By Jake Mintz
FOX Sports MLB Writer
The 2022 Cubs sail into the unknown.
For the past half-decade, home fans have come to Opening Day at Wrigley Field with a clear understanding of the season ahead: The Cubs would, at the very least, be competitive.
Every member of the North Side faithful who traveled to the Friendly Confines the first week of April knew the players they were paying to see. But while those names – Báez, Bryant, Schwarber, Rizzo – still adorn the backs of shirts all around friendly boundaries, the players themselves now wear a different lye.
It’s a new era of Cubs baseball – that’s clear. The next good Cubs team could be the current one, or it could be six years from now. Nobody knows. It’s this uncertainty that feels so alien as, for the first time since 2014, Cubs fans enter a new campaign with relatively subdued expectations.
But none of that mattered Thursday afternoon at Wrigley Field. A buzz filled the bleachers with the irrational hope that resurfaces like a groundhog every spring. Perhaps the scorching summer days will wreak havoc on this inexperienced team before long, but that’s for the future to decide.
Because right now, the Chicago Cubs are 1-0 after a delightfully watchable 5-4 Opening Day win over the Milwaukee Brewers.
Despite all the turnover on Chicago’s roster — only four players from the 2022 Opening Day team were on the roster a year ago — it was two of the team’s most familiar faces who won the roster. day: Kyle Hendricks and Ian Happ.
Hendricks was phenomenal in his third career opening day start for the Cubs, striking out seven batters in 5 1/3 innings with just one earned run to his name. In fact, “The Professor” caused the third swing-and-miss of his career (17) and the most in a single start since August 2017. Hendricks’ switch was devastating all afternoon, and it seemed know that, as he threw the pitch 40% of the time, well above his 27% usage rate last season.
As is always the case with the Cubs’ longest-serving pitcher, it was all about command, not speed. In 2021, Hendricks had the slowest average fastball among qualified MLB starters, at 87.3 mph. Somehow that number was even lower on Thursday.
He backtracked and hit 88 once, but for the most part Hendricks was sitting around 86.5. Is it durable throughout the season? Probably not, and his abysmal 2021 numbers show it, but against Milwaukee the change was nasty enough to offset the not-so-hot heating.
The Brewers opened the scoring in the fourth on an RBI pitch from Lorenzo Cain to score the first run of the season, but the Cubs tied it in the fifth on a sack fly from Patrick Wisdom before nine-hole hitter Nico Hoerner did. lands a two-run homer. off defending NL Cy Young Corbin Burnes to give Chicago a 3-1 lead.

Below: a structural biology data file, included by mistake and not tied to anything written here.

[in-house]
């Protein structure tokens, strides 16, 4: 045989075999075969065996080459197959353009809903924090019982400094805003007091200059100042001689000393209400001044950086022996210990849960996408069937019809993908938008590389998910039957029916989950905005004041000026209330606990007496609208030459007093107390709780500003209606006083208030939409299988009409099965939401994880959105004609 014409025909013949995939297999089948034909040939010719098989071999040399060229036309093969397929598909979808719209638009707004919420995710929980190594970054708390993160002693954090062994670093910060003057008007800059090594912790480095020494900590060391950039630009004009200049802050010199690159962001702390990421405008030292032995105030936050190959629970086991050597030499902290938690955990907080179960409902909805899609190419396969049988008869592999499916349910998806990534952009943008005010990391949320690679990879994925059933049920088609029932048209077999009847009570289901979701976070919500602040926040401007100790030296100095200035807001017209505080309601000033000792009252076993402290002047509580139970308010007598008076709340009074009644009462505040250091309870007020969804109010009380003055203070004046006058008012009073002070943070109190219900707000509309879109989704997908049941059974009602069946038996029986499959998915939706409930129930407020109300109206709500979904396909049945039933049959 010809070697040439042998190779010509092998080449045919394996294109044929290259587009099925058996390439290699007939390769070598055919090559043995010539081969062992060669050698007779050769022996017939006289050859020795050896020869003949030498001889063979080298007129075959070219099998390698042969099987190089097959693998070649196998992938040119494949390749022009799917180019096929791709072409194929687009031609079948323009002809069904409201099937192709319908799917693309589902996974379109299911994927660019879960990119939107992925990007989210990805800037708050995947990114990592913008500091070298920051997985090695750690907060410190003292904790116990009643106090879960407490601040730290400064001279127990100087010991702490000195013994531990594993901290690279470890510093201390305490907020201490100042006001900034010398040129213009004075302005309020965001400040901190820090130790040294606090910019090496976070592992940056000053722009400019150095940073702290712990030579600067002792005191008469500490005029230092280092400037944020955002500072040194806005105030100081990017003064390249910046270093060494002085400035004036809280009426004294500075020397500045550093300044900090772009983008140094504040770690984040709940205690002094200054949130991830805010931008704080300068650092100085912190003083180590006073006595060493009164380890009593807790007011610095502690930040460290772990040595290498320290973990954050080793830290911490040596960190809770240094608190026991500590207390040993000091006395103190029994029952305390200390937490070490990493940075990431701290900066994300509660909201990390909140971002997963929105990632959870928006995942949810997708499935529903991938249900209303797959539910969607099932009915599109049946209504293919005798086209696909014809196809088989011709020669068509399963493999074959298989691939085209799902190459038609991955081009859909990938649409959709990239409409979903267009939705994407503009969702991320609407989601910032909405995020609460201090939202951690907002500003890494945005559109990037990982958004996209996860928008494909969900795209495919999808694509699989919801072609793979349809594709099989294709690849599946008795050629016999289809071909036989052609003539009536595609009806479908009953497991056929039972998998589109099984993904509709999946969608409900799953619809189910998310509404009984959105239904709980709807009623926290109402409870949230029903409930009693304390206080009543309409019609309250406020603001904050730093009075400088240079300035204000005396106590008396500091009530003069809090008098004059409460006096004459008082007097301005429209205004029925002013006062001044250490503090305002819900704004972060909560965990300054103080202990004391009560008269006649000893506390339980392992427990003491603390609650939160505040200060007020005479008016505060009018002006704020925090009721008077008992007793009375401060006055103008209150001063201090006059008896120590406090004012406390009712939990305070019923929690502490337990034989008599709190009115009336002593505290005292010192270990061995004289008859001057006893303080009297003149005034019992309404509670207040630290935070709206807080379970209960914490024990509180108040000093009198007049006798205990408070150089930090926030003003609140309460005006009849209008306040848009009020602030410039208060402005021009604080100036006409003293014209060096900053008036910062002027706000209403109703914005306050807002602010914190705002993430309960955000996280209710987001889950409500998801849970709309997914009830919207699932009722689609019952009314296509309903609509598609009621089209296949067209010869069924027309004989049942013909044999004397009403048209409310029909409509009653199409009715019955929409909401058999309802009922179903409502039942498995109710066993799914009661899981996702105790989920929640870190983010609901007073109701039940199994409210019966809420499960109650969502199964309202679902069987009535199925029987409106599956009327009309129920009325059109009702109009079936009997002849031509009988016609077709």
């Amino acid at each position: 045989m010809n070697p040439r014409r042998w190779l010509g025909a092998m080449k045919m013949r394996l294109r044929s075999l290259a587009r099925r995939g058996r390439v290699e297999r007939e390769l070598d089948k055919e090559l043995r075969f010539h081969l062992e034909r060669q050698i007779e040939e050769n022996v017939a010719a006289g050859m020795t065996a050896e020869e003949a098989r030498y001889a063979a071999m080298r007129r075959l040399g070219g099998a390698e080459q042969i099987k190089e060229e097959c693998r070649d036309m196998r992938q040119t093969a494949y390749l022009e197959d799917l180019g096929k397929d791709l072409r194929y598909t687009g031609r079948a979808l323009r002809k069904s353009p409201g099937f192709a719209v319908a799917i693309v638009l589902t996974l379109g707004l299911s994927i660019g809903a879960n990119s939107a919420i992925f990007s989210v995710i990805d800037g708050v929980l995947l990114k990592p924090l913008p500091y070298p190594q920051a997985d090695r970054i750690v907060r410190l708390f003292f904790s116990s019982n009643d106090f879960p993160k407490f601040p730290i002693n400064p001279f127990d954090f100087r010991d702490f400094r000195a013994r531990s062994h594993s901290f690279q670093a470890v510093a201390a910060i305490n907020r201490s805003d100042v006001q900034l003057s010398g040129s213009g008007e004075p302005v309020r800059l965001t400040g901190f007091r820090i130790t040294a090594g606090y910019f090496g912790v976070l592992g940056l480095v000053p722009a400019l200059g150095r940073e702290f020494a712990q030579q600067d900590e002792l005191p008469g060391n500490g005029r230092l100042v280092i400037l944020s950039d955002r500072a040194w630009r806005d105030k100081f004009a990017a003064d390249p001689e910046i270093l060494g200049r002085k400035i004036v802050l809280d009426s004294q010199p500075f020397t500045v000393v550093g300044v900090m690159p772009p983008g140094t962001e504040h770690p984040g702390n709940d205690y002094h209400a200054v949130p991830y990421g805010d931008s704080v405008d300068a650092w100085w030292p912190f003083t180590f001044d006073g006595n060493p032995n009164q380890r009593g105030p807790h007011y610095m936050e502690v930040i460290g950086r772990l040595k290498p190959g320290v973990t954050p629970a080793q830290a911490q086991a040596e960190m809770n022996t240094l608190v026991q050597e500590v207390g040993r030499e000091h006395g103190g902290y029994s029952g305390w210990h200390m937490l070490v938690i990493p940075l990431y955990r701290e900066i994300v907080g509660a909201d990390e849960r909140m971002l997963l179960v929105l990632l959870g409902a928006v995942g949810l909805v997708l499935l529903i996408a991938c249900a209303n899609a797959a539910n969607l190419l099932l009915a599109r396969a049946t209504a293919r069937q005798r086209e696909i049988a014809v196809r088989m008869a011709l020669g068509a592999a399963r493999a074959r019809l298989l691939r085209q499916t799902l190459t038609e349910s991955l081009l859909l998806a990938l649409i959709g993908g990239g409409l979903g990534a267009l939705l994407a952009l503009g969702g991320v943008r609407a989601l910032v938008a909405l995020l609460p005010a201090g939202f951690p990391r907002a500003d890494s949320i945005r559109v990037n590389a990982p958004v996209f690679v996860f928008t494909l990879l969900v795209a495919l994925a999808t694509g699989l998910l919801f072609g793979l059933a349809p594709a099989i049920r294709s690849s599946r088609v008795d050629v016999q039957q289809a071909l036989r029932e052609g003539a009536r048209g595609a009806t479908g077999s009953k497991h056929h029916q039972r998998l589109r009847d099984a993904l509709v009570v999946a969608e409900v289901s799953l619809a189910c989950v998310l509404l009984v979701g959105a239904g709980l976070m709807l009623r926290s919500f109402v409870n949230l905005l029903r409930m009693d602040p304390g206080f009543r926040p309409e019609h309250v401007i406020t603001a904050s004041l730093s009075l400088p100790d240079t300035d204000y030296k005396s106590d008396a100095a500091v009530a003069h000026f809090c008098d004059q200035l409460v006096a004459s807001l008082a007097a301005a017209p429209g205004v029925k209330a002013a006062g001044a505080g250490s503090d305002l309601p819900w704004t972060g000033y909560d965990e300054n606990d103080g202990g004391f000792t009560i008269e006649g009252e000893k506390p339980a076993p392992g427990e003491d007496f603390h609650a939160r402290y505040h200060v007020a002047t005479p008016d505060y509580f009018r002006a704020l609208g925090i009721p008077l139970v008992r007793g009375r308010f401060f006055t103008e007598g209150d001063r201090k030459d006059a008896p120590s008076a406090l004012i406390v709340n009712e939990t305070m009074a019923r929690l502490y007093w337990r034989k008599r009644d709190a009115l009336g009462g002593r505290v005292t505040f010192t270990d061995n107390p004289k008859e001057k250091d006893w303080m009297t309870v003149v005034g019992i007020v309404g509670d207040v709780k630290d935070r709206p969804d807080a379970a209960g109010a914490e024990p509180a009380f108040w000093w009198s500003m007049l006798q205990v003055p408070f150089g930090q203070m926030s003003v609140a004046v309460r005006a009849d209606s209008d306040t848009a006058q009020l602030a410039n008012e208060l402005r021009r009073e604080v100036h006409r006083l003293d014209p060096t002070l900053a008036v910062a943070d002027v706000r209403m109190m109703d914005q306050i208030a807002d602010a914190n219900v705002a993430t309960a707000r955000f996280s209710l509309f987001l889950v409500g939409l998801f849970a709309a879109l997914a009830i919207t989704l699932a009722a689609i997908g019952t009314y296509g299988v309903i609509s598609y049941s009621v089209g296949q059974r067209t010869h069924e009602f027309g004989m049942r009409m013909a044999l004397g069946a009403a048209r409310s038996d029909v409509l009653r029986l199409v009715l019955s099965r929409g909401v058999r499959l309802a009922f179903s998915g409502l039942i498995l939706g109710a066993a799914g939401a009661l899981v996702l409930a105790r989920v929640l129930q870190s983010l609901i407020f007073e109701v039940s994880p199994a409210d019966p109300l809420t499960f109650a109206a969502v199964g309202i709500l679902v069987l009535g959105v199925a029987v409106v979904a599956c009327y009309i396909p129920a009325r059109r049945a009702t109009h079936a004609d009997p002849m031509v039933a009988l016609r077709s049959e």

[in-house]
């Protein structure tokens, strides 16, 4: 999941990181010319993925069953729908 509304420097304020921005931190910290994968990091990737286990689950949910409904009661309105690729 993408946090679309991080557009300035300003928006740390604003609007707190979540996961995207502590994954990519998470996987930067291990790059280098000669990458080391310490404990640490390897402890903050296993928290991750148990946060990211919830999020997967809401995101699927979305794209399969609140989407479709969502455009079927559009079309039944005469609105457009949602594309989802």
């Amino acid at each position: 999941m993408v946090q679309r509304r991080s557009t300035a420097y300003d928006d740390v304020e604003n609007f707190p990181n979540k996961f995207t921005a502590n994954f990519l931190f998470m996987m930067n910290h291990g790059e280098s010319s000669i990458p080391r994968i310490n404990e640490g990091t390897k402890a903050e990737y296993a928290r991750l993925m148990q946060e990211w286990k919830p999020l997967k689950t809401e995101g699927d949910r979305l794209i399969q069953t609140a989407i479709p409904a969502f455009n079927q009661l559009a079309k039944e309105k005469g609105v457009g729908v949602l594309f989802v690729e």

Milwaukee fought back to tie things three on a Willy Adames double and a Christian Yelich sack fly in the top of the seventh. But in the bottom half, Cubs left fielder and Opening Day world batter Ian Happ delivered a timely double, two outs and two runs into the right-center spread.
Happ was 3 for 4 that day with a pair of doubles. And while he feels like he’s been in Chicago forever, it’s important to remember that Happ wasn’t part of the 2016 team that won the World Series, broke the curse, cured the common cold, rebuilt the pyramids and changed Chicago forever.
This gentleman made his debut in 2017. His fingers don’t have rings.
Also Thursday, Seiya Suzuki, the team’s big-money acquisition this winter, collected his first career MLB hit in the bottom of the fifth, throwing a single into the left side hole. The buzz around Suzuki was palpable, with fans standing up and cheering every time he came to the plate.
Most likely, this isn’t a team equipped to win the 2022 World Series. There are no MVP candidates in sight, no Cy Young hopefuls lurking beneath the surface.
But Opening Day pointed out that there was something there. The Cubs have some guys worth watching and worthy of attention, even if October baseball is a pipe dream this season.
At least for one afternoon, the boundless potential of a new season was hot enough for the 35,112 who braved a chilly Chicago day to drink beers, bask in baseball’s throwback and sing “Go Cubs Go.” after a strong showing from their beloved club.
Jake Mintz is the loudest half of @CespedesBBQ and a baseball writer for FOX Sports. He is an Orioles fan living in New York and as a result leads a solitary existence most of October. If he doesn’t watch baseball, he almost certainly rides a bike. You can follow him on Twitter @Jake_Mintz.
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